30th April  2004


The homeless in San Francisco and LA are very evident.  They can be found standing or sitting in busy streets with signs like "HAVE AIDS, HUNGRY, HOMELESS, PLEASE HELP, GOD BLESS", Some, risking the wrath of police stand shaking a cardboard cup in the faces of passers bye.   Others make an outright request for change.  Some are seen wheeling a shopping trolly, piled up with worldly possessions, a blanket, a few clothes, bags.  Some of them seem to co-operate, one guards the trolley while the other scavenges or scrounges.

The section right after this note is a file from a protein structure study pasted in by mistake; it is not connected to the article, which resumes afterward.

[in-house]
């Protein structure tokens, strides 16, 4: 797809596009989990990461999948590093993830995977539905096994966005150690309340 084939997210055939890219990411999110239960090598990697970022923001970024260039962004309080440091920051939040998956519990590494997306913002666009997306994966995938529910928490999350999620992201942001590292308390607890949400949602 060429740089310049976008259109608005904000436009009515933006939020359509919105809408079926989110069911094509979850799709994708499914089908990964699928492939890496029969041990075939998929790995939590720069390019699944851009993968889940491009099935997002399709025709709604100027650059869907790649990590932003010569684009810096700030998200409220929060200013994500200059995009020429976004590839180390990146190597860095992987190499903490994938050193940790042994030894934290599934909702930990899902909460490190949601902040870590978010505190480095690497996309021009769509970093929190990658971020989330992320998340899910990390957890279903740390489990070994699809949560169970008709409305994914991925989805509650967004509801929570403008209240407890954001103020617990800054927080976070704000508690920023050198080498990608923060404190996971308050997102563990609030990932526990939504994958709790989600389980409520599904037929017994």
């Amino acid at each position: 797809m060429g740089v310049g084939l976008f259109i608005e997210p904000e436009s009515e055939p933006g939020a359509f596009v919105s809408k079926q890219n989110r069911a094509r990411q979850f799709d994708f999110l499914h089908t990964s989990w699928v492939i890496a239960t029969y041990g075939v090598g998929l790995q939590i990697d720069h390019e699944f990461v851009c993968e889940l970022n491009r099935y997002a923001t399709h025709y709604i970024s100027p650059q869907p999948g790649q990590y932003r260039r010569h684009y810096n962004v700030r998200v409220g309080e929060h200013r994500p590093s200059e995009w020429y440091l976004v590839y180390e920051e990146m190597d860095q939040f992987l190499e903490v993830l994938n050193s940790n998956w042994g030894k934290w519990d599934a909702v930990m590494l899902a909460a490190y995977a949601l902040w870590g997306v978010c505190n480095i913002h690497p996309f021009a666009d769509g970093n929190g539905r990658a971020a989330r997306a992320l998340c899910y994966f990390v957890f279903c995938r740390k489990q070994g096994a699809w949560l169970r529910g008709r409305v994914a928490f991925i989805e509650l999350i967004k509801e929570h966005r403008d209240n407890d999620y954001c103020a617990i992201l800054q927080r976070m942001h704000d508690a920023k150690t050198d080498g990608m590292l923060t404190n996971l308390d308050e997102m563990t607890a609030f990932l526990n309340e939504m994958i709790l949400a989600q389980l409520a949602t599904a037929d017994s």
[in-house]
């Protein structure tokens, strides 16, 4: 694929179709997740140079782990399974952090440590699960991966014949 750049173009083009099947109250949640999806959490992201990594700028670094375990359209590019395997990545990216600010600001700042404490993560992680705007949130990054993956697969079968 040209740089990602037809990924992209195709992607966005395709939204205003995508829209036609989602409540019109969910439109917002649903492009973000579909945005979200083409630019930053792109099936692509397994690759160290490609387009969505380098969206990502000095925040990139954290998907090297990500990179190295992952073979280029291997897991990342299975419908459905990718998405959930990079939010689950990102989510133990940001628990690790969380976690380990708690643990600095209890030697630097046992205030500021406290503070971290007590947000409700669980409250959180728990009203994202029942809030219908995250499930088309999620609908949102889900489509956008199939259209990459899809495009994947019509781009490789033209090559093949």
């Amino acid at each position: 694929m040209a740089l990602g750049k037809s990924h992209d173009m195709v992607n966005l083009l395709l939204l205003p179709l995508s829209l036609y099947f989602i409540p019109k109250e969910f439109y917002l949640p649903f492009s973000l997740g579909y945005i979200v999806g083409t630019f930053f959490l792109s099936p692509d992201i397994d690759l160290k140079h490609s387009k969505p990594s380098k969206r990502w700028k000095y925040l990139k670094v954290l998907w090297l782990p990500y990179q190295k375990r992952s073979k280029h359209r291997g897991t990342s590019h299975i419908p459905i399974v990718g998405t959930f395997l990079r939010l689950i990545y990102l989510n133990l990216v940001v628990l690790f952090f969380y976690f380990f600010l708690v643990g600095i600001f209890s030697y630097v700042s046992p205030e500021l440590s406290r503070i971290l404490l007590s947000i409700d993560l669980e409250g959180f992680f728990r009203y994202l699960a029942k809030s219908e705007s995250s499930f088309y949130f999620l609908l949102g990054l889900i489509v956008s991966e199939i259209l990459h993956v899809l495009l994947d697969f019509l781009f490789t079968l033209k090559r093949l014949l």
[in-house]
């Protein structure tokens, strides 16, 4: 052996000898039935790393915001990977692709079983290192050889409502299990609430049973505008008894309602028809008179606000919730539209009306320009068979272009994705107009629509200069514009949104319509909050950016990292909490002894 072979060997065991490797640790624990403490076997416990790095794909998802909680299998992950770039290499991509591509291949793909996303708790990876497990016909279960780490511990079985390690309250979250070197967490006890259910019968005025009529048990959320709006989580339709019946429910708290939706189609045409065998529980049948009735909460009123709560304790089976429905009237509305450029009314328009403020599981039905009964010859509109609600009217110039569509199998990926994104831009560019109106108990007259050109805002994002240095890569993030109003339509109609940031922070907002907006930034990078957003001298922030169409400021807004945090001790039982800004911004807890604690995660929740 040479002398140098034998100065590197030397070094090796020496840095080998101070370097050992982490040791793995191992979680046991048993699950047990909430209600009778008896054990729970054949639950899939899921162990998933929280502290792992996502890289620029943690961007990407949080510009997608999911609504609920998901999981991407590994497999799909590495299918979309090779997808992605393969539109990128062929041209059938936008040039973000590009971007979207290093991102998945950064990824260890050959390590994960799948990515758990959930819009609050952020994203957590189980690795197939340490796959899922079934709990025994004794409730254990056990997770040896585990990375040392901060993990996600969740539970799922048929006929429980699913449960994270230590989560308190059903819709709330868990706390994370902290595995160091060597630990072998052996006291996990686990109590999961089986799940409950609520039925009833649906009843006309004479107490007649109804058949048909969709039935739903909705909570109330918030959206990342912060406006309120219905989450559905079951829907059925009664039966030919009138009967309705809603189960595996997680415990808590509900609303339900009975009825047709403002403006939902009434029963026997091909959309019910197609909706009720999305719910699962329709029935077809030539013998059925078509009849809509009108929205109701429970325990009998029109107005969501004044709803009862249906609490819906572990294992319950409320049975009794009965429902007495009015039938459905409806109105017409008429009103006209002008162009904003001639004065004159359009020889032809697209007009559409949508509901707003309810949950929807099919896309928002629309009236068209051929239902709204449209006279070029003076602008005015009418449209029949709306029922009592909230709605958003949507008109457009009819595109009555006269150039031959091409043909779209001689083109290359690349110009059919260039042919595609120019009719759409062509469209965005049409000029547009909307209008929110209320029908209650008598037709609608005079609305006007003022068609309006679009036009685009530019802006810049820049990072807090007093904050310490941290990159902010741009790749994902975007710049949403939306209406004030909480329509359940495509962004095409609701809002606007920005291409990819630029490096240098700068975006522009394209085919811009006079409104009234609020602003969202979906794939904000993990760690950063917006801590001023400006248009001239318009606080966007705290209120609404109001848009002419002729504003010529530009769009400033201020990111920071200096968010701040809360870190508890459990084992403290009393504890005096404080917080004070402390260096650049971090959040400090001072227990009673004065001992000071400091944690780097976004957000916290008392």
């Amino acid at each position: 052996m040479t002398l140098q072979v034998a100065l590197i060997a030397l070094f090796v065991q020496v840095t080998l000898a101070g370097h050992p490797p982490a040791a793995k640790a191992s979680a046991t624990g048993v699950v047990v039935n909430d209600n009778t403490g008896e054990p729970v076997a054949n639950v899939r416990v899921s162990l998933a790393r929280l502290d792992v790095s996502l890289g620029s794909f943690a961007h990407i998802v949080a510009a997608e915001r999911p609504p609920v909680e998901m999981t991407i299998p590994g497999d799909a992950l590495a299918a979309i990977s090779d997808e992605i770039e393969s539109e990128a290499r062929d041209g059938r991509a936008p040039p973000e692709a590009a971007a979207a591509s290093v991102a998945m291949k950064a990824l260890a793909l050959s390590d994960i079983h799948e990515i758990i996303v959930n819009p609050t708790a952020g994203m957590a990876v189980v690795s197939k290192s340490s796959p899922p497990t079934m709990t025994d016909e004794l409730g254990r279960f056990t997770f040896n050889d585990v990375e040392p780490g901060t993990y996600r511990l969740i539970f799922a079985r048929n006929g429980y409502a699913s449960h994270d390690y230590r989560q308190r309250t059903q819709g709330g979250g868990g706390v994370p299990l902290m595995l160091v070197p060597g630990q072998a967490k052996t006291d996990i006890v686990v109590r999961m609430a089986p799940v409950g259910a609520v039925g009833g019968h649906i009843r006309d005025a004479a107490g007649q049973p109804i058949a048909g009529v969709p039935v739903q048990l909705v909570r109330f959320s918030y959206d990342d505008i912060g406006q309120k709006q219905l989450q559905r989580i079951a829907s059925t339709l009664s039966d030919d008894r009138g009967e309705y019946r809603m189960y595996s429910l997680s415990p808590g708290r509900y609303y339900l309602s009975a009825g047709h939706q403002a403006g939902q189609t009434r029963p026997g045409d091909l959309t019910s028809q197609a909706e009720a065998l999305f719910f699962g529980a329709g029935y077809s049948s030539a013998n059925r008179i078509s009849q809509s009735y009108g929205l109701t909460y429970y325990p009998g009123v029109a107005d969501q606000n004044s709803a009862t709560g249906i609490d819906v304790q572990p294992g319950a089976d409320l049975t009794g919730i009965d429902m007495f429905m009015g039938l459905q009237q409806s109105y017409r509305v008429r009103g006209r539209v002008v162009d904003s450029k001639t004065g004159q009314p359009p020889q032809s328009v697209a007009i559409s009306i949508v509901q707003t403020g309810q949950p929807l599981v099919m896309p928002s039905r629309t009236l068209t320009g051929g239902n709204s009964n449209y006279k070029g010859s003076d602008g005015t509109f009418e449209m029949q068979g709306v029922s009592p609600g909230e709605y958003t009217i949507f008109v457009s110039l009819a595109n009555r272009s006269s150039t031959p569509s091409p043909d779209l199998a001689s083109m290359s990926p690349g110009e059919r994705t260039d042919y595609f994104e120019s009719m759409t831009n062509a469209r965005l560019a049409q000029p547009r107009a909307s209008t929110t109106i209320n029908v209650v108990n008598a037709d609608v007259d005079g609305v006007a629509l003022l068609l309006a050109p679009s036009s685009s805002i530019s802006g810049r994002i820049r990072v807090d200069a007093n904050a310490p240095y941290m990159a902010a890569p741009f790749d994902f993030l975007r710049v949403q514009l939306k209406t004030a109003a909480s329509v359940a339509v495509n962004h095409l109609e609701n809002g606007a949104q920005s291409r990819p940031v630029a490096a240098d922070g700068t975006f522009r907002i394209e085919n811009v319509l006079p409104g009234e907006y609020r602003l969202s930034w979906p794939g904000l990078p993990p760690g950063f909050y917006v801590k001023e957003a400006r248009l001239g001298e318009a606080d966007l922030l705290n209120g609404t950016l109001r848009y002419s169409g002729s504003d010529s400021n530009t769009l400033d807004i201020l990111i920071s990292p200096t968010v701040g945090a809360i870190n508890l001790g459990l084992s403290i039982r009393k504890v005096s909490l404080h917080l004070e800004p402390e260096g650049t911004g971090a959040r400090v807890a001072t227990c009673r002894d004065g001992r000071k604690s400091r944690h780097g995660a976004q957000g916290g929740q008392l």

In San Francisco I purchased a newspaper called "STREET SHEET" from someone who appeared to be homeless  It's banner was "A publication of the coalition on homelessness San Francisco 1989."  The paper described the history of a SF ordinance forbidding "illegal lodging" CPC 647(j).  Apparently, back in the 1850's, when gold was discovered, (California celebrated it's 150th year in the Union recently) the people with political power introduced an ordinance to prevent illegal claim jumping.  That ordinance had sat unused in the books for more than a century, until it was revived recently as a possible "solution" to the large number of homeless that were appearing on the streets of San Francisco.  The beggars and homeless are everywhere.  Fortunately, San Francisco is not a city where it snows, and in this season the nights are cool (10-15 degrees centigrade).